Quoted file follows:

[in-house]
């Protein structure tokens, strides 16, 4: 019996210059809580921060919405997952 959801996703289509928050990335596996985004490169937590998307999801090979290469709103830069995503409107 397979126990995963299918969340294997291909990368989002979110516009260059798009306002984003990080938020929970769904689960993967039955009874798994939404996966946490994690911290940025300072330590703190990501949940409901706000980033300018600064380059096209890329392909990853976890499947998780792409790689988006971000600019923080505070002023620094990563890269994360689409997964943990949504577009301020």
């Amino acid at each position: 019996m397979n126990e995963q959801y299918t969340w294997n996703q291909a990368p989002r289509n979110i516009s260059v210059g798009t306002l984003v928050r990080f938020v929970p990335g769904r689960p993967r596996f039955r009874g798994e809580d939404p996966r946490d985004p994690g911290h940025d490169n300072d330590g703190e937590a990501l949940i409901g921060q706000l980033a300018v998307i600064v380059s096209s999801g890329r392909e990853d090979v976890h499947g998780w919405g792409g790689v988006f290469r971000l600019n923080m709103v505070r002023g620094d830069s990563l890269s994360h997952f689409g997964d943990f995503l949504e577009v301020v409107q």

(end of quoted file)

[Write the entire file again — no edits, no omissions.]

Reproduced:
[in-house]
């Protein structure tokens, strides 16, 4: 019996210059809580921060919405997952 959801996703289509928050990335596996985004490169937590998307999801090979290469709103830069995503409107 397979126990995963299918969340294997291909990368989002979110516009260059798009306002984003990080938020929970769904689960993967039955009874798994939404996966946490994690911290940025300072330590703190990501949940409901706000980033300018600064380059096209890329392909990853976890499947998780792409790689988006971000600019923080505070002023620094990563890269994360689409997964943990949504577009301020």
């Amino acid at each position: 019996m397979n126990e995963q959801y299918t969340w294997n996703q291909a990368p989002r289509n979110i516009s260059v210059g798009t306002l984003v928050r990080f938020v929970p990335g769904r689960p993967r596996f039955r009874g798994e809580d939404p996966r946490d985004p994690g911290h940025d490169n300072d330590g703190e937590a990501l949940i409901g921060q706000l980033a300018v998307i600064v380059s096209s999801g890329r392909e990853d090979v976890h499947g998780w919405g792409g790689v988006f290469r971000l600019n923080m709103v505070r002023g620094d830069s990563l890269s994360h997952f689409g997964d943990f995503l949504e577009v301020v409107q």